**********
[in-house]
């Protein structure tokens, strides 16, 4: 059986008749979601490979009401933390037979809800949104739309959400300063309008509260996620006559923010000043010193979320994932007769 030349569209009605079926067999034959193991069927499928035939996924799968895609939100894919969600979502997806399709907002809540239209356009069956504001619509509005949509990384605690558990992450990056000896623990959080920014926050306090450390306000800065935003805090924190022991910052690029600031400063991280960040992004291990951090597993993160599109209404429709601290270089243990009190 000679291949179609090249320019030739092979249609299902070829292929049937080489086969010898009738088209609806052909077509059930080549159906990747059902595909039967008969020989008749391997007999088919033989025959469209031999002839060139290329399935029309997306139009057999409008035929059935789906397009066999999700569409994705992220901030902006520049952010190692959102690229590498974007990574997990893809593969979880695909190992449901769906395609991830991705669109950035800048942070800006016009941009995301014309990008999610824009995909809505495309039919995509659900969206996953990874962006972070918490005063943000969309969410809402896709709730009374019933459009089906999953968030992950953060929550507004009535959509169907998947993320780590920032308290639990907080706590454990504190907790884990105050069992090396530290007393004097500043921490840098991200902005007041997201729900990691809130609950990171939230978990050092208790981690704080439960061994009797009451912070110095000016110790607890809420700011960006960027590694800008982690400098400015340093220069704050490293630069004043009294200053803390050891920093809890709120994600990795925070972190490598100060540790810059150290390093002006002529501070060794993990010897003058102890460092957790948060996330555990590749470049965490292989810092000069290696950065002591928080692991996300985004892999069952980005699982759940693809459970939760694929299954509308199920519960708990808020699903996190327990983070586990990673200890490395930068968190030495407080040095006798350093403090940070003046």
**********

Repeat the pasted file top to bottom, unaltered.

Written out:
[in-house]
């Protein structure tokens, strides 16, 4: 059986008749979601490979009401933390037979809800949104739309959400300063309008509260996620006559923010000043010193979320994932007769 030349569209009605079926067999034959193991069927499928035939996924799968895609939100894919969600979502997806399709907002809540239209356009069956504001619509509005949509990384605690558990992450990056000896623990959080920014926050306090450390306000800065935003805090924190022991910052690029600031400063991280960040992004291990951090597993993160599109209404429709601290270089243990009190 000679291949179609090249320019030739092979249609299902070829292929049937080489086969010898009738088209609806052909077509059930080549159906990747059902595909039967008969020989008749391997007999088919033989025959469209031999002839060139290329399935029309997306139009057999409008035929059935789906397009066999999700569409994705992220901030902006520049952010190692959102690229590498974007990574997990893809593969979880695909190992449901769906395609991830991705669109950035800048942070800006016009941009995301014309990008999610824009995909809505495309039919995509659900969206996953990874962006972070918490005063943000969309969410809402896709709730009374019933459009089906999953968030992950953060929550507004009535959509169907998947993320780590920032308290639990907080706590454990504190907790884990105050069992090396530290007393004097500043921490840098991200902005007041997201729900990691809130609950990171939230978990050092208790981690704080439960061994009797009451912070110095000016110790607890809420700011960006960027590694800008982690400098400015340093220069704050490293630069004043009294200053803390050891920093809890709120994600990795925070972190490598100060540790810059150290390093002006002529501070060794993990010897003058102890460092957790948060996330555990590749470049965490292989810092000069290696950065002591928080692991996300985004892999069952980005699982759940693809459970939760694929299954509308199920519960708990808020699903996190327990983070586990990673200890490395930068968190030495407080040095006798350093403090940070003046």